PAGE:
Oil prices rose Friday after Russia announced a 500,001-barrel cut in March oil production.
Crude oil prices ended the week with an overall gain. However, prices started to increase even more in the week as the Fed signaled that rate hikes would continue and Chinese demand didn’t impress.
The announcement by Russia means that oil prices are on a significant rise this week. West Texas Intermediate has gained nearly 10.5% since the start of the week, despite trading below $79 a barrel in early Asian trading.
Both benchmarks closed lower on Thursday as fears that devastating earthquakes could damage oil infrastructure in Turkey were eased by a lack of evidence of damage.
Reports on crude oil inventories from the United States also lowered crude oil prices this week. According to the Energy Information Administration, oil inventories in the country have increased for the fourth week and are now above the 5-year seasonal average.
Deutsche Bank said it had hugely reduced its involvement in carbon-intensive sectors since 2016 and agreed on targets to reduce financed emissions between 2030 and 2050.
While banks are tightening lending criteria for fossil fuels as part of a plan to cut carbon emissions to zero by 2050, environmental experts say they are trying too little, too late.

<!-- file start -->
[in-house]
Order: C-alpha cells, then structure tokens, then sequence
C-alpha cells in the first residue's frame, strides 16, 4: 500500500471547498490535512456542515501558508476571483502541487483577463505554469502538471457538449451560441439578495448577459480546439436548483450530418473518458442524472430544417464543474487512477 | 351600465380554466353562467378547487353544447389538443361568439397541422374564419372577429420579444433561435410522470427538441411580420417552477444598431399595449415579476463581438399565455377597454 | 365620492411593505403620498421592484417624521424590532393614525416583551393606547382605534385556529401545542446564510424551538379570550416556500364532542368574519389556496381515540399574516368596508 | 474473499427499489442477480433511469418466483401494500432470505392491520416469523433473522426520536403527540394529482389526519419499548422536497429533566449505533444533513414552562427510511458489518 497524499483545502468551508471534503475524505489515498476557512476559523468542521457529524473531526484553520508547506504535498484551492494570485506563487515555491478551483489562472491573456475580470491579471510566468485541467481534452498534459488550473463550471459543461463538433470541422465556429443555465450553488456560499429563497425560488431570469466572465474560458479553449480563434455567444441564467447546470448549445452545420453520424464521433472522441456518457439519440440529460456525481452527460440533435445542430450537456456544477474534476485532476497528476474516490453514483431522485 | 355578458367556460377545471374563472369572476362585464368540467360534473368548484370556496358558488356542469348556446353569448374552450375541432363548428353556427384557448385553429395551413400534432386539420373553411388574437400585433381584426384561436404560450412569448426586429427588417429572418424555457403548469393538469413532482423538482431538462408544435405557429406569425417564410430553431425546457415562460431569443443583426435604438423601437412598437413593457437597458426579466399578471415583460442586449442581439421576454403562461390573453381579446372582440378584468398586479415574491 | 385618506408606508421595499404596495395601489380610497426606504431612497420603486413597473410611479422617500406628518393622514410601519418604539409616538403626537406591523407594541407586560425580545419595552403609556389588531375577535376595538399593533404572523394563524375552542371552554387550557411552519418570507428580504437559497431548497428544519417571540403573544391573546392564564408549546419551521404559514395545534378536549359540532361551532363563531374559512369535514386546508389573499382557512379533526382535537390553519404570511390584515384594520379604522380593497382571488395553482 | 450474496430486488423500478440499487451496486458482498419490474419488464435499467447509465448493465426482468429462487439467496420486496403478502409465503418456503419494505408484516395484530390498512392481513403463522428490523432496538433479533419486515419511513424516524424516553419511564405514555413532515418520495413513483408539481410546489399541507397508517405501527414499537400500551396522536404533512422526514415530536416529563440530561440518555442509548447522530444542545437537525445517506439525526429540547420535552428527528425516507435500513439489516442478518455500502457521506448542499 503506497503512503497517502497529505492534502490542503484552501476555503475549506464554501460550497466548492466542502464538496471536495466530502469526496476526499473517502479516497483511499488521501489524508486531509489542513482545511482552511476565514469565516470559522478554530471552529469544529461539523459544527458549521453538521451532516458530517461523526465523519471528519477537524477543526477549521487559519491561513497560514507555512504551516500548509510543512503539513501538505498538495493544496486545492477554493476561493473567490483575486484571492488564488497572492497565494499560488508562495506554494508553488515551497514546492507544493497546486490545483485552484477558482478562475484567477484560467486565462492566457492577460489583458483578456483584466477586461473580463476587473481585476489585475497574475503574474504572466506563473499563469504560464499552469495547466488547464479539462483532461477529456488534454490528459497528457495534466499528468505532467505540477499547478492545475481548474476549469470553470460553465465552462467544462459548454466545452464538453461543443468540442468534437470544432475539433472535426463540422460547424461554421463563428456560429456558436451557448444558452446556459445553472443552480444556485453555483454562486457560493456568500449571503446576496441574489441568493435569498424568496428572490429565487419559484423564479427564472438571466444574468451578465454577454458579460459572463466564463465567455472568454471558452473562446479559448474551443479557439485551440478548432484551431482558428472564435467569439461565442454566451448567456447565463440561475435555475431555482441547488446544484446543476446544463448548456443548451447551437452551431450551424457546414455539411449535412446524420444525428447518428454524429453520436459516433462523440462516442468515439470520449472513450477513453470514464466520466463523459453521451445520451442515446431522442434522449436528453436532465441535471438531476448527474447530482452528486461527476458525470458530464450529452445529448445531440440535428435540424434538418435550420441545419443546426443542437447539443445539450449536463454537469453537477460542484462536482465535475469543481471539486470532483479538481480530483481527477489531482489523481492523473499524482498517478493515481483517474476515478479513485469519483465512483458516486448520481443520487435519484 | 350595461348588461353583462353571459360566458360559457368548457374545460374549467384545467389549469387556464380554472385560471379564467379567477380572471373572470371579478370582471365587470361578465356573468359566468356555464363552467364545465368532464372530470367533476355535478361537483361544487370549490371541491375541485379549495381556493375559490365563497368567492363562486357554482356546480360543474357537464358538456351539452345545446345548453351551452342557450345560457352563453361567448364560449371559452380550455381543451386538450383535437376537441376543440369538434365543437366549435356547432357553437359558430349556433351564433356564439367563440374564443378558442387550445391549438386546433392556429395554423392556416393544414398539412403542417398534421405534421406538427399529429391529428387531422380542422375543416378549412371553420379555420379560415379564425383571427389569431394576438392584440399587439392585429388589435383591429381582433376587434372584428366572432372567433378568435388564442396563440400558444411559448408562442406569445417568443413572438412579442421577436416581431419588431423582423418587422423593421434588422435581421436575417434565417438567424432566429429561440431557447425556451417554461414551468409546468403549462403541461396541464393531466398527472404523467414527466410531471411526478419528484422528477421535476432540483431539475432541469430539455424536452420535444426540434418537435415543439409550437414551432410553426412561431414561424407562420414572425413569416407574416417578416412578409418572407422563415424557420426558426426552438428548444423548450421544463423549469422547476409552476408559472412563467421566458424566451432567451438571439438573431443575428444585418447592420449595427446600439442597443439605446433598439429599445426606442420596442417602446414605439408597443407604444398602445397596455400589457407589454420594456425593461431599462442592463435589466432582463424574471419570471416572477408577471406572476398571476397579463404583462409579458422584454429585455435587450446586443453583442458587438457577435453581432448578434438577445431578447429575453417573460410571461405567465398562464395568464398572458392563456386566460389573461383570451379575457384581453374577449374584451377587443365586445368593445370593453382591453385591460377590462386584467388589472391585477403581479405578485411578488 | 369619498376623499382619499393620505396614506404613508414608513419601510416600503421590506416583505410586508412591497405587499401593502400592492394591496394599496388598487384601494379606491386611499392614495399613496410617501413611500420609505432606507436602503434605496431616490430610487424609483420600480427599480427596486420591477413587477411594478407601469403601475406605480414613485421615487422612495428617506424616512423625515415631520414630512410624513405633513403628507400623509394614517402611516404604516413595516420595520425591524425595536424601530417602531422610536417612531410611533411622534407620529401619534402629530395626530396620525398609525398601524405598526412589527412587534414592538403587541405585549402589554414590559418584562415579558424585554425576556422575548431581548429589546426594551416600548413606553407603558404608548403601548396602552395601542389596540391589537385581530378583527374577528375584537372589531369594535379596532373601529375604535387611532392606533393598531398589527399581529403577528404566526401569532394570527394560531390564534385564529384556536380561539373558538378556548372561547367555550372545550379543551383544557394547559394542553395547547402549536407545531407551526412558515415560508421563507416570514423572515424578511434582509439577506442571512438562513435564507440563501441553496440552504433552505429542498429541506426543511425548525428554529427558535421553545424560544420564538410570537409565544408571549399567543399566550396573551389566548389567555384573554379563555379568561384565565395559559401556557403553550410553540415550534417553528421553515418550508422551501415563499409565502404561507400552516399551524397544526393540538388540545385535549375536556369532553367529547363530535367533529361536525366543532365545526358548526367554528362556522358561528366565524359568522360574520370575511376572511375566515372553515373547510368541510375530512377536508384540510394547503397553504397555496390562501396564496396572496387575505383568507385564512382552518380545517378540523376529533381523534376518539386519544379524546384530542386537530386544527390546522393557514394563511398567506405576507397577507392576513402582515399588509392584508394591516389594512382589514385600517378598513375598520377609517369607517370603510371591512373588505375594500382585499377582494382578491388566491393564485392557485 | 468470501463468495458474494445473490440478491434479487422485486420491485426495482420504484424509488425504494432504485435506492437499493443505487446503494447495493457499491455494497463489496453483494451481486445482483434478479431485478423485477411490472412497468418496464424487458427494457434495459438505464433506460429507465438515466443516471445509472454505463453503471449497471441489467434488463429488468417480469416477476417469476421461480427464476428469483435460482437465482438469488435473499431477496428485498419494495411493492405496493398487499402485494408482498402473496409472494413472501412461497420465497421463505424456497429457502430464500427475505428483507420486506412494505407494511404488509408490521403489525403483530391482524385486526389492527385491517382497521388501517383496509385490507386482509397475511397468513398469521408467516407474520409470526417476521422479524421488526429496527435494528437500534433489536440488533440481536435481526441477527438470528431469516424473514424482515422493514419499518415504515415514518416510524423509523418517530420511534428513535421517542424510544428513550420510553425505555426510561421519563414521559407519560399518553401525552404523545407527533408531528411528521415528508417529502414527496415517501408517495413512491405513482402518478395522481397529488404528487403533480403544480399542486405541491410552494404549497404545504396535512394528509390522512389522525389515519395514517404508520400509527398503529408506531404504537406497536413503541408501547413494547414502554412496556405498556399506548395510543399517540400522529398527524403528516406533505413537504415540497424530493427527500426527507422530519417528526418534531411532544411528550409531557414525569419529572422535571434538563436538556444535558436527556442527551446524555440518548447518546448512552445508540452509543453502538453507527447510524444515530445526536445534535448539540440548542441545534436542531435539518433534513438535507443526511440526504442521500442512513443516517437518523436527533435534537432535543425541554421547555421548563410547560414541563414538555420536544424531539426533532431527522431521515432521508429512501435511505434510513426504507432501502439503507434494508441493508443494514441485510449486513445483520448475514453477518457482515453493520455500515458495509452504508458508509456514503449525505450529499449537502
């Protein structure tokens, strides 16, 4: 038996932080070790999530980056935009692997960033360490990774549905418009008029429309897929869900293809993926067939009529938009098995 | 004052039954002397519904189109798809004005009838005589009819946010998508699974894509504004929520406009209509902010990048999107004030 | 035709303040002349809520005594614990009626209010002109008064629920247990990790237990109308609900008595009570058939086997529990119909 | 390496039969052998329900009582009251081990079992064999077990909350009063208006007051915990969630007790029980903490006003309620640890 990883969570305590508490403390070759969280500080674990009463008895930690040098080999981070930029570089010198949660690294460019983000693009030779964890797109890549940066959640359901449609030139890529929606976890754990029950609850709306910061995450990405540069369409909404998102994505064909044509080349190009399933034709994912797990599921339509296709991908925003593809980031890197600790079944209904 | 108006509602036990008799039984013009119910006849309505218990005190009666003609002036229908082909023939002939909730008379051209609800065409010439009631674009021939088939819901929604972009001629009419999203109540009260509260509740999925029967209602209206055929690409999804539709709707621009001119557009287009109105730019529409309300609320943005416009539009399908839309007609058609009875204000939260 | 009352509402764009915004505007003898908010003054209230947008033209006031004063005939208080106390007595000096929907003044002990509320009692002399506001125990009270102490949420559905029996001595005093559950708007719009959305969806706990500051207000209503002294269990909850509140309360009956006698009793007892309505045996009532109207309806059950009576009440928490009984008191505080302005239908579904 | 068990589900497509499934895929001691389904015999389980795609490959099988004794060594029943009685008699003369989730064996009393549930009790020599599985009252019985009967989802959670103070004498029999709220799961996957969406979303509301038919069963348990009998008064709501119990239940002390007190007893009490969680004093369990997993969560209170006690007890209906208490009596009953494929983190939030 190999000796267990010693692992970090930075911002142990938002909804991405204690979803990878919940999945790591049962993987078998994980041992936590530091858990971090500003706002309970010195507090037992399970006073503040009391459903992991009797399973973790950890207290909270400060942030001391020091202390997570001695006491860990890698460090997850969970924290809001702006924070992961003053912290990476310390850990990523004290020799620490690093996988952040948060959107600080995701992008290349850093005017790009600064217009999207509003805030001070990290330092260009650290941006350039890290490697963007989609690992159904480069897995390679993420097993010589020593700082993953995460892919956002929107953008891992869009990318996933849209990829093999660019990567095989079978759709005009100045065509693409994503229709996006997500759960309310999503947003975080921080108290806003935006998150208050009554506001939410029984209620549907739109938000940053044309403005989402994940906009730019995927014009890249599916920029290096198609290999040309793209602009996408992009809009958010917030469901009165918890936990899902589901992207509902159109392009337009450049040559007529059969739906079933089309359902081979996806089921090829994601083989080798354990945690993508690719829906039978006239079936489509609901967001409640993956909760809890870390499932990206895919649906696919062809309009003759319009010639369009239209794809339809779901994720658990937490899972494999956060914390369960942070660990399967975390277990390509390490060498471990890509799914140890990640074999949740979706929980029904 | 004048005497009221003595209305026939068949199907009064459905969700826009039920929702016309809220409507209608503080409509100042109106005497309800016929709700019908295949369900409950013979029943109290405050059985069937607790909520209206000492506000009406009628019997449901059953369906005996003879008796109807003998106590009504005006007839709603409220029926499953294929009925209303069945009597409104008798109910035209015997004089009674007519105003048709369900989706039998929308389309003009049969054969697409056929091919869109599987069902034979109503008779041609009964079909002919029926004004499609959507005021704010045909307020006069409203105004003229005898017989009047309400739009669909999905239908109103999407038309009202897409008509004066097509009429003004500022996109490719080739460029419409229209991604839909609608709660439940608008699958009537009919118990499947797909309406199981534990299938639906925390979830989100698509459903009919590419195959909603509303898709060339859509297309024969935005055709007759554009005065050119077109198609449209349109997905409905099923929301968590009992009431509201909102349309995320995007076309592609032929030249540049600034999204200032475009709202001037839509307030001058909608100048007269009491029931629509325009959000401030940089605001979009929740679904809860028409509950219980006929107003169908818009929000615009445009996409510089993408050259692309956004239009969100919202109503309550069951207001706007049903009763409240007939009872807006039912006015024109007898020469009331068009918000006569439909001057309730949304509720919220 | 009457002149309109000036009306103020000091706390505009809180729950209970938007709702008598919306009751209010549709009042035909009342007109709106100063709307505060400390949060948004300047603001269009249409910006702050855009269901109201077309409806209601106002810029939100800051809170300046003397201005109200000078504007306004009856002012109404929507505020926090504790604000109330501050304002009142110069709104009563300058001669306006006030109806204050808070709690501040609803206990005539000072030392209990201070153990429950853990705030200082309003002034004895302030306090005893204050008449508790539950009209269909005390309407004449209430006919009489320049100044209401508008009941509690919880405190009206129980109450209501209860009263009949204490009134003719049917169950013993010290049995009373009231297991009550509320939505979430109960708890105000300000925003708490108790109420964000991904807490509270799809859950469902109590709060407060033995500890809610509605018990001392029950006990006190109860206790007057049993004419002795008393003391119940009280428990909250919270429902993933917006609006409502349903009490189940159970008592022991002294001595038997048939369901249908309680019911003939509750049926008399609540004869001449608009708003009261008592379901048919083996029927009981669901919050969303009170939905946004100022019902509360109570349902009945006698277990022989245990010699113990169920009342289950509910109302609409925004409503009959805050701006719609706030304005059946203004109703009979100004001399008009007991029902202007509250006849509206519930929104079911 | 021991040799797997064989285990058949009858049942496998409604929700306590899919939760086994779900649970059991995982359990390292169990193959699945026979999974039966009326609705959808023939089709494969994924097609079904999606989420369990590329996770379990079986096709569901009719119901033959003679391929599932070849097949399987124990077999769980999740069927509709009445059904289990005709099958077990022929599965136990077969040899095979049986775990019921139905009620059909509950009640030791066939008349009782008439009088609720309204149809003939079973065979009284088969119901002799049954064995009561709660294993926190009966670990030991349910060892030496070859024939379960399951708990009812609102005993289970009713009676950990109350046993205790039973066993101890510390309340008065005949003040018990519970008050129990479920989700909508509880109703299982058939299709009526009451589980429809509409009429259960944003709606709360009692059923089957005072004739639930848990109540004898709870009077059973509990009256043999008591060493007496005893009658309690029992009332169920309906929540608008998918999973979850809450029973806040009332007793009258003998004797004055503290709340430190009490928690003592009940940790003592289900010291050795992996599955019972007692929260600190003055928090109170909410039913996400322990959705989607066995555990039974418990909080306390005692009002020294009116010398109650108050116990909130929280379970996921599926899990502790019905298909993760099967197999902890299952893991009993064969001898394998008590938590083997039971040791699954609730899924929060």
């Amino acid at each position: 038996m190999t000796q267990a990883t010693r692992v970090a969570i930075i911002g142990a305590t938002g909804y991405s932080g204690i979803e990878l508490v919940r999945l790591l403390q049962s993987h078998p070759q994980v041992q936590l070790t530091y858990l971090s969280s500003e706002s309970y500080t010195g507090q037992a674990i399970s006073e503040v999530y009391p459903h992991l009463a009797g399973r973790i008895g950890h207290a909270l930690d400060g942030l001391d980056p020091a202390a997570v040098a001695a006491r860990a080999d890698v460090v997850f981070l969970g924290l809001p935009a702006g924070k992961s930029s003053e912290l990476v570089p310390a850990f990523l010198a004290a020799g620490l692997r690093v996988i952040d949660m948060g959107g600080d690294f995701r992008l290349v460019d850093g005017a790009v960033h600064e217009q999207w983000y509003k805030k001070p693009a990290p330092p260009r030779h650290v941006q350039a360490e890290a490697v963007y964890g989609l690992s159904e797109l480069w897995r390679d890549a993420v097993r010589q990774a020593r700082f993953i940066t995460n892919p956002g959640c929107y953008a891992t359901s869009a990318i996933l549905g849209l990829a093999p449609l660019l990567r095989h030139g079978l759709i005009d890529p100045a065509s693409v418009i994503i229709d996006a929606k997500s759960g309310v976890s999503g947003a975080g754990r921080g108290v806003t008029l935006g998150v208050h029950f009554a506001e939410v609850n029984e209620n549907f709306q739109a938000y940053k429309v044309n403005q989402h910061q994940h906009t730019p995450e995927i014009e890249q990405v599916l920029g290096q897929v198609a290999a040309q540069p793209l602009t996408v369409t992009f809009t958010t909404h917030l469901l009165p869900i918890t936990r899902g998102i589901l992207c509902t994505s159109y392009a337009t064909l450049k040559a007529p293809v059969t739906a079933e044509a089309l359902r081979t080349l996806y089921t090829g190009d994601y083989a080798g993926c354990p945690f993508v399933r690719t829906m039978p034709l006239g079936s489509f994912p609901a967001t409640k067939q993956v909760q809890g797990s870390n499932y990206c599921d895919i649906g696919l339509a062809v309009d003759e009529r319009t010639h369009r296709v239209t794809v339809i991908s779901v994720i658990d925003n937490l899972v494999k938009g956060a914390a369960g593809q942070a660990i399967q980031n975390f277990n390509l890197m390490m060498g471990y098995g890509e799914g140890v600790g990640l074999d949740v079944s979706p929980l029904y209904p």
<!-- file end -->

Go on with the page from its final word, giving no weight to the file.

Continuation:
On Friday, Japanese oil and metals giant Eneos Holdings Inc revised its net profit forecast by 58% to 140B yen ($1B) as it expected lower oil prices and a stronger yen to appreciate stockpiles.
Eneos, also Japan’s largest oil refiner, earlier forecast a net profit of 330B yen for the fiscal year ending March 31, beating the average estimate of 265B yen.
Oman and Germany to deal for liquefied natural gas
Germany is negotiating a long-term liquefied natural gas deal with Oman to replace Russian fuel supplies.
Europe has been trying to replace Russian gas since last year, with state-owned Gazprom gradually reducing and stopping the lion’s share of pipelines to Europe.
Germany has been talking for months about getting more LNG from Qatar, but it’s a slow process. Doha prefers 20-year contracts that are in line with Berlin’s climate goals.
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